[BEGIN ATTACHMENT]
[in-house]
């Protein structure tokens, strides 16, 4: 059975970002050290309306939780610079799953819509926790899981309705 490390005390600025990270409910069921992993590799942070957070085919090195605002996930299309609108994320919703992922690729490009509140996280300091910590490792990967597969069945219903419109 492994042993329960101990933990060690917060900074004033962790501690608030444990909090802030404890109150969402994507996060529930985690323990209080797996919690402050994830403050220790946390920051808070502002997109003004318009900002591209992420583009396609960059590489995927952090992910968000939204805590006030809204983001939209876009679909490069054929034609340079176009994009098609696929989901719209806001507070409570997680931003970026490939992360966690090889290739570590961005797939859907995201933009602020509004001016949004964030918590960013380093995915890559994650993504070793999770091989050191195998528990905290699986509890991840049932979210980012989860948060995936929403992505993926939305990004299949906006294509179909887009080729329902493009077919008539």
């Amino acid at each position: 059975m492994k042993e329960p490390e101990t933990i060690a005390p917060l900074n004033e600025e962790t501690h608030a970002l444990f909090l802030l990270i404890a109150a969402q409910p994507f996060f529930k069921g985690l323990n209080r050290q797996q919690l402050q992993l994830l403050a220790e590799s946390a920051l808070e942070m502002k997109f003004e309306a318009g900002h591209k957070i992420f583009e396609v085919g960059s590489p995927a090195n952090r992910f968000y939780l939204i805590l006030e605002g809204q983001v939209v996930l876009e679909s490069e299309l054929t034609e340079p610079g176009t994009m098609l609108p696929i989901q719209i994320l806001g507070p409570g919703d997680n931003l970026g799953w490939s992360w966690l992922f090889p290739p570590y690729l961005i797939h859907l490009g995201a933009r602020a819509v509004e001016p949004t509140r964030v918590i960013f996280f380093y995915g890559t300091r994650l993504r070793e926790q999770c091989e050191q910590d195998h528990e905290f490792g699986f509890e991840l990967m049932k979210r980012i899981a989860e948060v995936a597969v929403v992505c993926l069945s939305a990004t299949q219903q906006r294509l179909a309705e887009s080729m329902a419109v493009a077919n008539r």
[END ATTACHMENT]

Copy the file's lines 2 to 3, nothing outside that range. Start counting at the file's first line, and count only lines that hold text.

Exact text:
């Protein structure tokens, strides 16, 4: 059975970002050290309306939780610079799953819509926790899981309705 490390005390600025990270409910069921992993590799942070957070085919090195605002996930299309609108994320919703992922690729490009509140996280300091910590490792990967597969069945219903419109 492994042993329960101990933990060690917060900074004033962790501690608030444990909090802030404890109150969402994507996060529930985690323990209080797996919690402050994830403050220790946390920051808070502002997109003004318009900002591209992420583009396609960059590489995927952090992910968000939204805590006030809204983001939209876009679909490069054929034609340079176009994009098609696929989901719209806001507070409570997680931003970026490939992360966690090889290739570590961005797939859907995201933009602020509004001016949004964030918590960013380093995915890559994650993504070793999770091989050191195998528990905290699986509890991840049932979210980012989860948060995936929403992505993926939305990004299949906006294509179909887009080729329902493009077919008539």
């Amino acid at each position: 059975m492994k042993e329960p490390e101990t933990i060690a005390p917060l900074n004033e600025e962790t501690h608030a970002l444990f909090l802030l990270i404890a109150a969402q409910p994507f996060f529930k069921g985690l323990n209080r050290q797996q919690l402050q992993l994830l403050a220790e590799s946390a920051l808070e942070m502002k997109f003004e309306a318009g900002h591209k957070i992420f583009e396609v085919g960059s590489p995927a090195n952090r992910f968000y939780l939204i805590l006030e605002g809204q983001v939209v996930l876009e679909s490069e299309l054929t034609e340079p610079g176009t994009m098609l609108p696929i989901q719209i994320l806001g507070p409570g919703d997680n931003l970026g799953w490939s992360w966690l992922f090889p290739p570590y690729l961005i797939h859907l490009g995201a933009r602020a819509v509004e001016p949004t509140r964030v918590i960013f996280f380093y995915g890559t300091r994650l993504r070793e926790q999770c091989e050191q910590d195998h528990e905290f490792g699986f509890e991840l990967m049932k979210r980012i899981a989860e948060v995936a597969v929403v992505c993926l069945s939305a990004t299949q219903q906006r294509l179909a309705e887009s080729m329902a419109v493009a077919n008539r």